As we waded down a small creek near Bristol Bay, Alaska, trying not to fall over and fill our waders, Texas bass pro Keith Combs set the hook on a cartwheeling, hellbent-for-leather rainbow trout. It vaulted out of the water, and suddenly the unseen bears that he’d obsessed about minutes earlier were less onerous. He was going to get that 25 inches of glistening salmonid to the net.
“This thing fights harder than any smallmouth I’ve ever caught,” he said, then saw that I was filming him and instructed me to delete the video. It could ruin his street cred.
But the point was made. Yes, in most cases you have to be extremely devoted to a narrow band of angling to become one of the world’s best. In my experience, there are relatively few fishy-polymaths. Nevertheless, there’s nothing wrong with deviating from that comfort zone a little. I knew that Combs liked to fish for redfish in places like Venice, Louisiana, and Port O’Connor, Texas, but I was pleased to learn that he’d be spending his anniversary this past fall trout fishing in New Mexico. Maybe Alaska had an impact upon him.
I’ve already explored why so many bass pros choose to chase little green and brown fish when other species grow bigger, fight harder, and often taste better. I think that most of them give pretty compelling reasons for their chosen path but thinking about what Combs had said and done made me wonder what they’d chase if bass didn’t exist or if they were given an opportunity for a bucket list trip. I know that as I’ve expanded my multispecies fetish, I’ve been particularly interested in fish that eat topwaters and fish that jump. I know the latter was part of what Combs liked about rainbow trout, but what would his peers say?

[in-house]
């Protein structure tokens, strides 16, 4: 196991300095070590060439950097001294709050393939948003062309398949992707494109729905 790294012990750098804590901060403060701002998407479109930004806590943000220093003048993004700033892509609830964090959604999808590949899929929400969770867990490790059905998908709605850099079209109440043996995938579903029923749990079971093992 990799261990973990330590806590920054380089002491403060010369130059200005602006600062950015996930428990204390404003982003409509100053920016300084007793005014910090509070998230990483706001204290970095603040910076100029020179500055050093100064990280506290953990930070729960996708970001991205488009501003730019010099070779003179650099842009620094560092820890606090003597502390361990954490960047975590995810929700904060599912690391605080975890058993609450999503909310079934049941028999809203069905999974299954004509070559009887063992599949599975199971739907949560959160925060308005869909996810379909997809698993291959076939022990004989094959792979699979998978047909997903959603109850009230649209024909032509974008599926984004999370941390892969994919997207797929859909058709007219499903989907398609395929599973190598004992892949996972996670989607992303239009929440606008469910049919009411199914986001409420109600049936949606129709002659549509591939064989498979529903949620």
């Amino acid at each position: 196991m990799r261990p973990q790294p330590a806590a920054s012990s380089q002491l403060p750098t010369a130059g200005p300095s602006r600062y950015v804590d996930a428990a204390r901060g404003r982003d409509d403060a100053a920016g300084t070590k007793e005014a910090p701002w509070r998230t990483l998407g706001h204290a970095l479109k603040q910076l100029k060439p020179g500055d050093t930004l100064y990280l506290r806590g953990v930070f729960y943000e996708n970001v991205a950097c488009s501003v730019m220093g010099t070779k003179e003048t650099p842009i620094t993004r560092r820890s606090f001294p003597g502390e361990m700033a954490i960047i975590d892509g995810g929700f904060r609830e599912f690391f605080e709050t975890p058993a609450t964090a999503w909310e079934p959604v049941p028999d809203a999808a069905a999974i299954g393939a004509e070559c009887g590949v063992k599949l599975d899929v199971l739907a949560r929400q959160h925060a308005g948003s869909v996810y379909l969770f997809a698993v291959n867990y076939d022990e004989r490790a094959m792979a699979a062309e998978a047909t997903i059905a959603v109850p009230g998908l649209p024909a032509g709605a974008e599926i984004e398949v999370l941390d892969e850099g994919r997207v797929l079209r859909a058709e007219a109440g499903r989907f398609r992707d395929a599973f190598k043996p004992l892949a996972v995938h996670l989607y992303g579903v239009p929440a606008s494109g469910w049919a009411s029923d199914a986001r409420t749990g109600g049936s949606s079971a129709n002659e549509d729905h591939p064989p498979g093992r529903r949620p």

First I talked to Kevin VanDam, who may have caught more bass than anyone else alive. He’s certainly won more money than anyone else on the tournament trail, upwards of twice as much as the next closest competitor. As a result of that success, and his burning desire to be on the water, he’s been all over the place, to places like the Amazon and can certainly afford to go anywhere he wants. What trips his trigger?
“Growing up in Michigan, I enjoyed a lot of steelhead, salmon, and trout fishing,” he said. “But I also like northern pike and muskie. Those two are very different, but what I like about them both is that they’re aggressive predators. When I get a chance to go in saltwater, one of my favorite fish to catch is barracuda, which most people think is not a fish to target—but they’re aggressive and fast and fun. Tuna are the same way.”
Despite having fished all over the globe, VanDam said he still has a lot of things left to do: “I’d like to catch a tarpon on a fly, for sure,” he said. “And I’ve never caught a marlin. Saltwater is intriguing to me because of how different it is than what I’m used to, yet it’s similar in certain ways and there are lots of things I can apply.”
He said that while he once made a quick trip to Alaska, that brief taste just whetted his appetite. “I definitely have that on my radar. I’d like to spend some time up there.”
Like VanDam, California pro Ish Monroe has been to the Amazon for peacock bass, and a return to South America is high on his list. This time he wants to chase golden dorado in Argentina, because “they’re like peacock bass but better. They have great topwater explosions, they’re just really mean fish, and you can catch them on bass gear.”